With the aid of a $1 million award from the National Science Foundation, the Lane Department of Computer Science and Electrical Engineering at West Virginia University hopes to prepare students to help meet the demand for these cybersecurity jobs.
When West Virginia University first offered cybersecurity classes in 2003, the gravest fear of a casual internet user might have been opening an infected email attachment that erased computer files or reset their homepage.
And who could forget landing on some dodgy website that would generate a never-ending array of pesky popup windows.
Those problems were so 2003.
Hacking has since morphed into a more sinister creature. Espionage, extortion, election meddling, data tampering, credit card and identity theft… the list of immoral activities committed via cyberattacks is ever evolving. This environment calls for a lot of cybersecurity experts.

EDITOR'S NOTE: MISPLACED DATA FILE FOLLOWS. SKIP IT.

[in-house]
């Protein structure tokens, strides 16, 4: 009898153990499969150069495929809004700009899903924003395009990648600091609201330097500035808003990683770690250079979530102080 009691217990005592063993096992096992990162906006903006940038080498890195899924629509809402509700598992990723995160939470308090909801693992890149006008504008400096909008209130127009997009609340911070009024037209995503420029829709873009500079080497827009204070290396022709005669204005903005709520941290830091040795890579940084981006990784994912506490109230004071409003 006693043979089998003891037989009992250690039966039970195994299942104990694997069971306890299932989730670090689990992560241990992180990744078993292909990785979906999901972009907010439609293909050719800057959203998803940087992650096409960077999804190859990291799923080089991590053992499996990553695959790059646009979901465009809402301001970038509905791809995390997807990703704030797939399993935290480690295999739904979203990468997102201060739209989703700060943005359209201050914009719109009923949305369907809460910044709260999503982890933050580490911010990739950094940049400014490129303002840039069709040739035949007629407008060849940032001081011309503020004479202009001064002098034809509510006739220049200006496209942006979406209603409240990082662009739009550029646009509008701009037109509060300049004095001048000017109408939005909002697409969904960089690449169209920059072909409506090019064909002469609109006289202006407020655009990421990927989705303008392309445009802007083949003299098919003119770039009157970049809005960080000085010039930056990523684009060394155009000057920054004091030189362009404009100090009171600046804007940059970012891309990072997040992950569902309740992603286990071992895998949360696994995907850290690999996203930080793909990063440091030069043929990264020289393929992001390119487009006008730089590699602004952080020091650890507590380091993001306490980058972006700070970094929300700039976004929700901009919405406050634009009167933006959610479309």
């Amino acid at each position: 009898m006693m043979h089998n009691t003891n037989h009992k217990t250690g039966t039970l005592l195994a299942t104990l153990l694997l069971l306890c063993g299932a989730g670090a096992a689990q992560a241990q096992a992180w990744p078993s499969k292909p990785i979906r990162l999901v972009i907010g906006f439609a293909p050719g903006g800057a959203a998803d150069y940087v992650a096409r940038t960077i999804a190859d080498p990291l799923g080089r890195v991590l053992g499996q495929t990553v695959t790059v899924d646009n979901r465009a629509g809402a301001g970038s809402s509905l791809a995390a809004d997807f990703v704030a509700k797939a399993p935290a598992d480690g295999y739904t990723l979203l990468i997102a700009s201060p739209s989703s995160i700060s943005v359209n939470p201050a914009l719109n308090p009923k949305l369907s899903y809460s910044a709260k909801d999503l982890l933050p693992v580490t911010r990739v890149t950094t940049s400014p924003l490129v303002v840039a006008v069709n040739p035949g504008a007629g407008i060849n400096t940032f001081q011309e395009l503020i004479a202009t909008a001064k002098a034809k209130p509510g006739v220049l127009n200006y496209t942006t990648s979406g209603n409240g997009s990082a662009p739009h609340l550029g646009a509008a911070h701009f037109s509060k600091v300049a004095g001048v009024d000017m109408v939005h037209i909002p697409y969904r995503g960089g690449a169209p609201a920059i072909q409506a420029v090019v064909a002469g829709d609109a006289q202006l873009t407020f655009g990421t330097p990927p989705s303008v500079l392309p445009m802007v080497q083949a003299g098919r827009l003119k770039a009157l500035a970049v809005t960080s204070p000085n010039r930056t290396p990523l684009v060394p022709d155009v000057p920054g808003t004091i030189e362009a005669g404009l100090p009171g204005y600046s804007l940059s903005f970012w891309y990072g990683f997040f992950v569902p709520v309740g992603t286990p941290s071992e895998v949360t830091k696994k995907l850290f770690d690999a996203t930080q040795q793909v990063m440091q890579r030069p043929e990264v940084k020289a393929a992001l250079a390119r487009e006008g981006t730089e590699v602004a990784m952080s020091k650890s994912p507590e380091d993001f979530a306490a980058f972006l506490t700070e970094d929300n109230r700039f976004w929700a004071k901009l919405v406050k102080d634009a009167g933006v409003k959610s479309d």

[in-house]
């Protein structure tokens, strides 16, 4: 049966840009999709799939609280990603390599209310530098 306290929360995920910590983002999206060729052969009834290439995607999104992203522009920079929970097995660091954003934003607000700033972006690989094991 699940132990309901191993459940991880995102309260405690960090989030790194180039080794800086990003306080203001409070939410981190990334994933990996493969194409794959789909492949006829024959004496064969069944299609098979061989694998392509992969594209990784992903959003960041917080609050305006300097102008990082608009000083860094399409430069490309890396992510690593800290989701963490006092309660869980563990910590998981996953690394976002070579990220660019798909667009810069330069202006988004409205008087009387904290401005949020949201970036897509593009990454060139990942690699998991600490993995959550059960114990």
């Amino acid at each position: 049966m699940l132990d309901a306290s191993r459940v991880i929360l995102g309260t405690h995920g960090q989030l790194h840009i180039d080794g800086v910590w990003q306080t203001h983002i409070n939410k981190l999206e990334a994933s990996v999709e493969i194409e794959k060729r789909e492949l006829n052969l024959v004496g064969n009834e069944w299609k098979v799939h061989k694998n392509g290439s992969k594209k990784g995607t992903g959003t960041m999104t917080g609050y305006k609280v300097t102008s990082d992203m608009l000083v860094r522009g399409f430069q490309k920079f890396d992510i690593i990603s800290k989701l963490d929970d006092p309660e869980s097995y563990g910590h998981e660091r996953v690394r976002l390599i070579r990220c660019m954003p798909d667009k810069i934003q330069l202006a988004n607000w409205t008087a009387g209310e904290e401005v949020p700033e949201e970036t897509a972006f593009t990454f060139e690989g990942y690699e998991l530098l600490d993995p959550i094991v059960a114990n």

According to Cyberseek.org, there are nearly 1,000 available jobs in the cybersecurity field in West Virginia. Nationwide, there are more than 313,000 open positions.
Professor Katerina Goseva-Popstojanova said the NSF award will provide a total of 120 annual scholarships of $5,000 to 40 undergraduate students over a five-year period. The project is called Attracting and Cultivating Cybersecurity Experts and Scholars through Scholarships (ACCESS).
“The need for cybersecurity keeps increasing as we become more dependent on computers, networks and devices,” she said. “Fifteen years ago, there were barely any smartphones or tablets. Now everything is connected to the Internet or network, from health records to the water supply to critical infrastructure. Just think about how you can now control the temperature in your home from your office. There’s potential for an attack there. Cyberattacks evolve because technology evolves. It’s a cat-and-mouse game.”
The methods of cyberattacks are growing at such an alarming rate that it’s hard for government and industry to keep up. According to Cybersecurity Ventures, it’s estimated there will be 3.5 million unfilled cybersecurity positions globally by 2021.